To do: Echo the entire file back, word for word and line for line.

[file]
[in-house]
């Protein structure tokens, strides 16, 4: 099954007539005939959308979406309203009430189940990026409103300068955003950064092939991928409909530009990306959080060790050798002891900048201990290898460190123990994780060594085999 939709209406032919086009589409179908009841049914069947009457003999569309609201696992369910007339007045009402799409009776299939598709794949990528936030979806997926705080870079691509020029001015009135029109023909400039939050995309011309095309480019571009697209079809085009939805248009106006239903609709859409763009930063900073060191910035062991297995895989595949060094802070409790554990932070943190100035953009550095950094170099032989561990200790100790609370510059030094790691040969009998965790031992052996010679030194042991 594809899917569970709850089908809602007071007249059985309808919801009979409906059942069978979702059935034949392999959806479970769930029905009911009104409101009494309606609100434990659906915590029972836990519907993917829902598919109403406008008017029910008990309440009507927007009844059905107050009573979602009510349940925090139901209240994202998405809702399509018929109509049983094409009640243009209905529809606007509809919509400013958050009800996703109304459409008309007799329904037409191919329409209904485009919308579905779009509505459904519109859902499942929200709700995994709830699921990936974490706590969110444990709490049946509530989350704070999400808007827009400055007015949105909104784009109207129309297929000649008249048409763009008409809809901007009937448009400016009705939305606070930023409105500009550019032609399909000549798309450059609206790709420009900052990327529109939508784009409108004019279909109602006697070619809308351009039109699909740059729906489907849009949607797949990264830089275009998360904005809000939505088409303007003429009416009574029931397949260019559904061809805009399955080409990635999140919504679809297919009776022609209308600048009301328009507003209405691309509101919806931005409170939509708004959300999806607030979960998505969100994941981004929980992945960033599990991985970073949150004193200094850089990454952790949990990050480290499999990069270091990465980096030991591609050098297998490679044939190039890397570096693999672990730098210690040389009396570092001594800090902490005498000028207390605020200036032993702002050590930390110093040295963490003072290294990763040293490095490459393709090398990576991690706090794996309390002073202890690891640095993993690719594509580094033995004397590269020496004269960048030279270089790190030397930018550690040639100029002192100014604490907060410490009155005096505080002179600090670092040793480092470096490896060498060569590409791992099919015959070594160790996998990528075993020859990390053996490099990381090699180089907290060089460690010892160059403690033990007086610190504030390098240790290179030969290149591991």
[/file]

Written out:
[in-house]
């Protein structure tokens, strides 16, 4: 099954007539005939959308979406309203009430189940990026409103300068955003950064092939991928409909530009990306959080060790050798002891900048201990290898460190123990994780060594085999 939709209406032919086009589409179908009841049914069947009457003999569309609201696992369910007339007045009402799409009776299939598709794949990528936030979806997926705080870079691509020029001015009135029109023909400039939050995309011309095309480019571009697209079809085009939805248009106006239903609709859409763009930063900073060191910035062991297995895989595949060094802070409790554990932070943190100035953009550095950094170099032989561990200790100790609370510059030094790691040969009998965790031992052996010679030194042991 594809899917569970709850089908809602007071007249059985309808919801009979409906059942069978979702059935034949392999959806479970769930029905009911009104409101009494309606609100434990659906915590029972836990519907993917829902598919109403406008008017029910008990309440009507927007009844059905107050009573979602009510349940925090139901209240994202998405809702399509018929109509049983094409009640243009209905529809606007509809919509400013958050009800996703109304459409008309007799329904037409191919329409209904485009919308579905779009509505459904519109859902499942929200709700995994709830699921990936974490706590969110444990709490049946509530989350704070999400808007827009400055007015949105909104784009109207129309297929000649008249048409763009008409809809901007009937448009400016009705939305606070930023409105500009550019032609399909000549798309450059609206790709420009900052990327529109939508784009409108004019279909109602006697070619809308351009039109699909740059729906489907849009949607797949990264830089275009998360904005809000939505088409303007003429009416009574029931397949260019559904061809805009399955080409990635999140919504679809297919009776022609209308600048009301328009507003209405691309509101919806931005409170939509708004959300999806607030979960998505969100994941981004929980992945960033599990991985970073949150004193200094850089990454952790949990990050480290499999990069270091990465980096030991591609050098297998490679044939190039890397570096693999672990730098210690040389009396570092001594800090902490005498000028207390605020200036032993702002050590930390110093040295963490003072290294990763040293490095490459393709090398990576991690706090794996309390002073202890690891640095993993690719594509580094033995004397590269020496004269960048030279270089790190030397930018550690040639100029002192100014604490907060410490009155005096505080002179600090670092040793480092470096490896060498060569590409791992099919015959070594160790996998990528075993020859990390053996490099990381090699180089907290060089460690010892160059403690033990007086610190504030390098240790290179030969290149591991």